Last week, Steve Heimoff wrote a book review of two new books. In the review, he accused Jancis Robinson and Linda Murphy of receiving money for placing labels in their soon-to-be-released American Wine. He also gets in a bit of name-calling as he says Robinson's name is "over-exposed," but that is not my fight to fight. Though I do not agree with is opinion of the content of the book, he is more than welcome to it. However, Heimoff seems content to only make mention the California regions he surrounds himself with, and I have to wonder (I’m just raising the question, not making any allegations) if Heimoff actually read the whole book. It is pretty sleezy to review a book without actually reading it.
Heimoff claims that there are no new interpretations or new innovative takes to be found in the book. That may be true, but the breadth
of American Wine is what makes it a good book.What other book that covers the entire modern American wine industry
devotes as much coverage to wines from Colorado, Michigan, or Virginia? Over half of the 8,000+ wineries in the U.S. are not in California and American Wine celebrates that fact. That is the new
interpretation of the new world of wine we live in. People are starting
to realize that there is wine made where they live that is worthy of
drinking. People want to learn about wine from states that don’t border
the Pacific Ocean.
Linda Murphy also commented on the post, scolding Heimoff for making wild accusations about how labels in the book were chosen. Heimoff did not so much as acknowledge either of our comments about his review. This is not a new thing for me. Ever since I called Heimoff out on the errors in his Pritchard Hill story for Wine Enthusiast, he has not responded to any of my comments on his blog. I can understand that he thinks I am beneath him and he wouldn't want to engage in a discussion with a simple blogger like me, but I figured that he'd at least respond to Linda Murphy. Nope, nothing for a week.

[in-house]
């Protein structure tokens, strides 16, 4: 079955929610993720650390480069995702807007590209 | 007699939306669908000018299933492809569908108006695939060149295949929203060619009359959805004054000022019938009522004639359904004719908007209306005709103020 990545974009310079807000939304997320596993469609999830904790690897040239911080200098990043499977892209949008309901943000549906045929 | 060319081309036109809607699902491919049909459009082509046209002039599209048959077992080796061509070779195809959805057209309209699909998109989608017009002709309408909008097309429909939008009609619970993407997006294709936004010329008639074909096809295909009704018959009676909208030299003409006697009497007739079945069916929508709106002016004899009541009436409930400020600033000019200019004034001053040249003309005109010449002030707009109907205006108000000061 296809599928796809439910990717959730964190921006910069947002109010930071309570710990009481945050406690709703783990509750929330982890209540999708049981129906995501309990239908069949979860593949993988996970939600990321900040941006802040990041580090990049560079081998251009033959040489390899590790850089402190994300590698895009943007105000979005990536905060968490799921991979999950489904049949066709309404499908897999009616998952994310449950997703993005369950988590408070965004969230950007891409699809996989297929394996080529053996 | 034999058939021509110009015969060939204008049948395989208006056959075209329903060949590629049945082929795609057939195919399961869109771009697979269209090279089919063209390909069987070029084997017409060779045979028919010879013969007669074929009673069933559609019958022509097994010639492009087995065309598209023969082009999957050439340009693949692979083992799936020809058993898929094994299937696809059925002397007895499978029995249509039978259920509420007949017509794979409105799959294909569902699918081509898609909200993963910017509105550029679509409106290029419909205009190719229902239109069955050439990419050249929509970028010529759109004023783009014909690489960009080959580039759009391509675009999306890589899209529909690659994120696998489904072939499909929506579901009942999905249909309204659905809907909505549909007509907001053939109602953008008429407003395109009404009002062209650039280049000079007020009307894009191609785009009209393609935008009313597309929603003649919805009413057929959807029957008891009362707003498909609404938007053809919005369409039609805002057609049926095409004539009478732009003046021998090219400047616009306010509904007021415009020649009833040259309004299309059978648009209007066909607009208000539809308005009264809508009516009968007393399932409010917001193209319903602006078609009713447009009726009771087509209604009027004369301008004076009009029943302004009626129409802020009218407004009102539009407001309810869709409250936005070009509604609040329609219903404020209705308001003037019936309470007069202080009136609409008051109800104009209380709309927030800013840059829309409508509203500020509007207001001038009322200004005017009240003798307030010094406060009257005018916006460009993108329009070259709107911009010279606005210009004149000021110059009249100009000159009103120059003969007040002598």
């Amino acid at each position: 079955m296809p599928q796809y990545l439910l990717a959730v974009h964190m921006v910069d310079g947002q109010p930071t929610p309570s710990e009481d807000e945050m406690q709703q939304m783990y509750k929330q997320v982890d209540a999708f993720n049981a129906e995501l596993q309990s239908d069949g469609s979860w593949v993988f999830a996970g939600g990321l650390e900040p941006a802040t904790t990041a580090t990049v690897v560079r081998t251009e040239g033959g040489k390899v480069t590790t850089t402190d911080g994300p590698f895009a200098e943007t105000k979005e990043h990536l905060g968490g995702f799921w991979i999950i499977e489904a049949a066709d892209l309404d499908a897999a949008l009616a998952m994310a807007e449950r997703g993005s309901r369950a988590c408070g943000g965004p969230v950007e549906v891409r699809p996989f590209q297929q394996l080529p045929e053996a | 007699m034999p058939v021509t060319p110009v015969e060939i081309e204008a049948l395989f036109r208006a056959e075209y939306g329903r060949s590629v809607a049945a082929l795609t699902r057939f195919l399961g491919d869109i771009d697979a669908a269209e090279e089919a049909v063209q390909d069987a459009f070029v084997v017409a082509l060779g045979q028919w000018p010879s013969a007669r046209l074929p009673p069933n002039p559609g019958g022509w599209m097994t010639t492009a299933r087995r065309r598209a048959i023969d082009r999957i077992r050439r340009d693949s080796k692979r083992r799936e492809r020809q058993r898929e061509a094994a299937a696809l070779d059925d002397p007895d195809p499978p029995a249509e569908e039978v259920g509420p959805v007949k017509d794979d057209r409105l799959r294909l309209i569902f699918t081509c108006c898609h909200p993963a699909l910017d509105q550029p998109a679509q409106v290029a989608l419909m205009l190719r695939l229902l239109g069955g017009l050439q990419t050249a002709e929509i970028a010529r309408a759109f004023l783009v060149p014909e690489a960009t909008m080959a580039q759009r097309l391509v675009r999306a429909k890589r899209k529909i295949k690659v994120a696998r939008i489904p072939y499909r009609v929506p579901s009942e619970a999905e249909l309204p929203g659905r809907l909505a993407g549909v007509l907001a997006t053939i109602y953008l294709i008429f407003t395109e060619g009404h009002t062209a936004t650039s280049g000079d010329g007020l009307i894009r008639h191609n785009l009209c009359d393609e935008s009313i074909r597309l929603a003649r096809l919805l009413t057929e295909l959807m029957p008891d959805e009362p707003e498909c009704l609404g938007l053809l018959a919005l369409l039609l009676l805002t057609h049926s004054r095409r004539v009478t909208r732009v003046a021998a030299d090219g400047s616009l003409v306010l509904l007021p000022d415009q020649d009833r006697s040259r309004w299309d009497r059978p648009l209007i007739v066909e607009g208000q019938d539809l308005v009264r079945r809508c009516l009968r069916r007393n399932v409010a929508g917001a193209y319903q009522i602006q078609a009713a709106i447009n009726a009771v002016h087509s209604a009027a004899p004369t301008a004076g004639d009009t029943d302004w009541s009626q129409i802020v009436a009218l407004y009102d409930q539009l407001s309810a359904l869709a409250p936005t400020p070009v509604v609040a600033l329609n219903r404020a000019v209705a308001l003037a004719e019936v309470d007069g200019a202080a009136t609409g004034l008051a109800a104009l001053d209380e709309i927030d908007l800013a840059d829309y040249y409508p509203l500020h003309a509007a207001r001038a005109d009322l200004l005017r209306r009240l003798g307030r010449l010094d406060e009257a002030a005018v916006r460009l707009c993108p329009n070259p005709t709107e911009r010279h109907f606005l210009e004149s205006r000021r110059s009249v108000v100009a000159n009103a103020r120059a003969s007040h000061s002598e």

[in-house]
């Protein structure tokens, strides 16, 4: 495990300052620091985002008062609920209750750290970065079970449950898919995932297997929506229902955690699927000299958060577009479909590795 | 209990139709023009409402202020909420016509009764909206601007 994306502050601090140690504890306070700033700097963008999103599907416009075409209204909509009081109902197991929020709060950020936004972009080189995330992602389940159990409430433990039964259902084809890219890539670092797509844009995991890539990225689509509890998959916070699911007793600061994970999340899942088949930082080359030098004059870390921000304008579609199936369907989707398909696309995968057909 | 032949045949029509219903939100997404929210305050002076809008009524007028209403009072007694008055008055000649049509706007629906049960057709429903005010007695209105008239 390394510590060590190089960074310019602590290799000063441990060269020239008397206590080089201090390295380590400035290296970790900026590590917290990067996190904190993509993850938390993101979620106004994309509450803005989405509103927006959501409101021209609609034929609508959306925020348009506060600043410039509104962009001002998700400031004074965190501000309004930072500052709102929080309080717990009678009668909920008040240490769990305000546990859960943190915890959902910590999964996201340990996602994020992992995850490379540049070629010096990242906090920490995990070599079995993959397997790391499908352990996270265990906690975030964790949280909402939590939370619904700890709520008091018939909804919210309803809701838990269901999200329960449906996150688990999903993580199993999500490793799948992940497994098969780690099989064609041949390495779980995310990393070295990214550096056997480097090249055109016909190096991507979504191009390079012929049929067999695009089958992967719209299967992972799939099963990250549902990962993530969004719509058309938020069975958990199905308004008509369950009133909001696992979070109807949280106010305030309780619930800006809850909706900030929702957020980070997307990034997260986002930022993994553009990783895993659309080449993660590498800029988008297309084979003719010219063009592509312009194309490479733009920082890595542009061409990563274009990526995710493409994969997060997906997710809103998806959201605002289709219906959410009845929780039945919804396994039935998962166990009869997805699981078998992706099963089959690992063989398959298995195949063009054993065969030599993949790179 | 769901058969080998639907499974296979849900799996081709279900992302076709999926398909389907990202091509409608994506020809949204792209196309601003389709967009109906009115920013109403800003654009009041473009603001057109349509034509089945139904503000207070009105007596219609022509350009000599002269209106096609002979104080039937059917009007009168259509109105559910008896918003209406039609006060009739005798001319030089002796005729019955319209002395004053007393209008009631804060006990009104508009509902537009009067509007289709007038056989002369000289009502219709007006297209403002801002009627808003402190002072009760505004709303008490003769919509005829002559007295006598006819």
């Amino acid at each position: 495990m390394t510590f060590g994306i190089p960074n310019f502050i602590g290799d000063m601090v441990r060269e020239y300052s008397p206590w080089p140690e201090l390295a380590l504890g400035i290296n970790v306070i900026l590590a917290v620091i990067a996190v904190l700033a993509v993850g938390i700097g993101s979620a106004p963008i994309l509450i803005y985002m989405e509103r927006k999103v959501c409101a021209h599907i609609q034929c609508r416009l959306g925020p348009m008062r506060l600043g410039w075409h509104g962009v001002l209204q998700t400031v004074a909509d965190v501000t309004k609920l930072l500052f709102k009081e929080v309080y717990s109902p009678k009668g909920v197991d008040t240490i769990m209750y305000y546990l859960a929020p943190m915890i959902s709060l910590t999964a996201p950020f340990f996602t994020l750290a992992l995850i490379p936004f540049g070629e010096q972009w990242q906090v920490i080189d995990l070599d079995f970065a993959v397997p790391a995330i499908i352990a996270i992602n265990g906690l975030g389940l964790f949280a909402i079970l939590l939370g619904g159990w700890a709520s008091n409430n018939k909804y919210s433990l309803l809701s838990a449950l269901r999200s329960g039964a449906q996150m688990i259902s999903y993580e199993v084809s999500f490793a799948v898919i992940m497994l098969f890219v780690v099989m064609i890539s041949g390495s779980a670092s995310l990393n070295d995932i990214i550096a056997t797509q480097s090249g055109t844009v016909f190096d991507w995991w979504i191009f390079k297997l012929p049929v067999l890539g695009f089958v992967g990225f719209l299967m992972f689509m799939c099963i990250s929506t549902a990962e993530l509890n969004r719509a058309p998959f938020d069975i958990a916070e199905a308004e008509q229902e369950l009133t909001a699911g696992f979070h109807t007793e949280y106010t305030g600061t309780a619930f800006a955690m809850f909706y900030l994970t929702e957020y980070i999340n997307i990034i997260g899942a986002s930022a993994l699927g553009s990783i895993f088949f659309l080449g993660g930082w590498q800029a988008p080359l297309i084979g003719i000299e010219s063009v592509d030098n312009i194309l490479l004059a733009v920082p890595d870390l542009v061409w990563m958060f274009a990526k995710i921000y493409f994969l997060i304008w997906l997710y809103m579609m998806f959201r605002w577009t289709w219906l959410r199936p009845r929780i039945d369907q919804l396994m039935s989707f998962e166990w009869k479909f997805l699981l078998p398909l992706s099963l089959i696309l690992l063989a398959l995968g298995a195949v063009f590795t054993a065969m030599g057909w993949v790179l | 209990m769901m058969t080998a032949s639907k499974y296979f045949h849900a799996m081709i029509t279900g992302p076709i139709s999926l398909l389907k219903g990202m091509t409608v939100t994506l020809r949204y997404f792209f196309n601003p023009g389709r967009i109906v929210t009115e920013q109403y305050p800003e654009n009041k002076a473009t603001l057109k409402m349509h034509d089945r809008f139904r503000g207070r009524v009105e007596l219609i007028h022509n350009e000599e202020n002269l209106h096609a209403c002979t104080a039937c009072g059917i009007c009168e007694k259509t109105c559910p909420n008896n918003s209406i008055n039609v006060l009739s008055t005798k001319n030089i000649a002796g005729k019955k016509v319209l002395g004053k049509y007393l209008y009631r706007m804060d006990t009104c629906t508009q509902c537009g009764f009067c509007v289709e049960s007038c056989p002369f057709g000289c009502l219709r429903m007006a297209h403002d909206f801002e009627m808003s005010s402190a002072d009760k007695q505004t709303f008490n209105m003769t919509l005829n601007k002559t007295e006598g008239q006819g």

So yesterday, I posted another comment. Unfortunately, that comment has been erased from history by Heimoff. I really wish I had taken a screen shot before it was removed, but alas I didn't. What the comment said was something like this:
Steve, why do you fall silent when some criticize you? You seem to take pleasure in mocking Jancis Robinson and Antonio Galloni, yet when Linda Murphy or I call you out, you fail to respond. You made some pretty wild accusations about how Linda and Jancis chose labels for their book. Don't you think you owe Linda a response. And why are you falsely (and negatively) accusing them of doing something your magazine does? And I quote from the Wine Enthusiast Buying Guide, "Labels are paid promotions. Producers and importers are given the opportunity to submit labels, which are reproduced and printed along with tasting notes and scores. For information on label purchases, contact..." You are being quite hypocritical for accusing others of doing what your employer does on a regular basis. I hope (but doubt, as that is par for the Heimoff course) that you will now take the time to respond and explain yourself.
So that lived on the Internet for about an hour before Heimoff decided he wasn't up to the task of defending himself. I've now also been banned from posting on his blog. I rarely agree with what Steve has to say, but I admire his willingness to say what he thinks and to do it day in and day out. I know many others in the industry who feel the same way. I also valued my opportunity to attempt to engage him in a discussion/argument about the topic du jour. His blogging is one of the things that set himself apart from the other Ivory Tower critics of the wine world. Yet, Heimoff often rants against Robert Parker and the Wine Advocate (as he did yesterday, where he attempted to swoon and belittle wineries at the same time), but he sorely wants to be just like Parker. He dearly desires to have the same influence and power that Parker yields. One of the biggest complaints I've seen about Parker is that he silenced his critics on his online bulletin board. Heimoff is slowly getting what he wants (even if his reputation is not increasing they way he wants). The best part of the modern wine writing world is the ability to engage with each other. Heimoff has decided that silencing his critics, and going backwards at the same time, is more important than continuing down the path towards progress in democratizing wine. Oh, and did I mention that Steve Heimoff doesn't like me...?